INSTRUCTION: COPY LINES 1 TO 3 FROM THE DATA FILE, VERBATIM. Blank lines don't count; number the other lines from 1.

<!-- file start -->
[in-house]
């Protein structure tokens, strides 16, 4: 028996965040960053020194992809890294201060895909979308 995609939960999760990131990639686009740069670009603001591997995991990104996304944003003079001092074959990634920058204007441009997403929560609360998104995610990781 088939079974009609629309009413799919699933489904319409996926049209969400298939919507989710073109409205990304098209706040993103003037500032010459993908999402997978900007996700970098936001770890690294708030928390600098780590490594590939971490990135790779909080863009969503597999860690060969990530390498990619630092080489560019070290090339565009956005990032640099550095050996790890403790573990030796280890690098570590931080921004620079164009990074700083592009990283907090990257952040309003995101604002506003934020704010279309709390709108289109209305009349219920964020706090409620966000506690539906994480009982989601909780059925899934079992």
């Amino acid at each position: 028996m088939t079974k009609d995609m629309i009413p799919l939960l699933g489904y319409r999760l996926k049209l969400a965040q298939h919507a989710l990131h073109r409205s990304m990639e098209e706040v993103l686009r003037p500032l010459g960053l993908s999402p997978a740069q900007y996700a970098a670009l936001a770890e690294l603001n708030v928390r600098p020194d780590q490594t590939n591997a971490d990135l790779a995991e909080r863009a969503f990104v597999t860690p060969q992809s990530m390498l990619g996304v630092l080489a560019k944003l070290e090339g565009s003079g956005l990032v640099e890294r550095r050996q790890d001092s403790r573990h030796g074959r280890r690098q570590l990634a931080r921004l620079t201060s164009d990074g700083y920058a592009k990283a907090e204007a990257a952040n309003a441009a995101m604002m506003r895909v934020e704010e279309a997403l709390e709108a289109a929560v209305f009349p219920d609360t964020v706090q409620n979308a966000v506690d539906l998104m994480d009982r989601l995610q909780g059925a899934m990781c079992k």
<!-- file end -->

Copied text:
[in-house]
């Protein structure tokens, strides 16, 4: 028996965040960053020194992809890294201060895909979308 995609939960999760990131990639686009740069670009603001591997995991990104996304944003003079001092074959990634920058204007441009997403929560609360998104995610990781 088939079974009609629309009413799919699933489904319409996926049209969400298939919507989710073109409205990304098209706040993103003037500032010459993908999402997978900007996700970098936001770890690294708030928390600098780590490594590939971490990135790779909080863009969503597999860690060969990530390498990619630092080489560019070290090339565009956005990032640099550095050996790890403790573990030796280890690098570590931080921004620079164009990074700083592009990283907090990257952040309003995101604002506003934020704010279309709390709108289109209305009349219920964020706090409620966000506690539906994480009982989601909780059925899934079992």
């Amino acid at each position: 028996m088939t079974k009609d995609m629309i009413p799919l939960l699933g489904y319409r999760l996926k049209l969400a965040q298939h919507a989710l990131h073109r409205s990304m990639e098209e706040v993103l686009r003037p500032l010459g960053l993908s999402p997978a740069q900007y996700a970098a670009l936001a770890e690294l603001n708030v928390r600098p020194d780590q490594t590939n591997a971490d990135l790779a995991e909080r863009a969503f990104v597999t860690p060969q992809s990530m390498l990619g996304v630092l080489a560019k944003l070290e090339g565009s003079g956005l990032v640099e890294r550095r050996q790890d001092s403790r573990h030796g074959r280890r690098q570590l990634a931080r921004l620079t201060s164009d990074g700083y920058a592009k990283a907090e204007a990257a952040n309003a441009a995101m604002m506003r895909v934020e704010e279309a997403l709390e709108a289109a929560v209305f009349p219920d609360t964020v706090q409620n979308a966000v506690d539906l998104m994480d009982r989601l995610q909780g059925a899934m990781c079992k």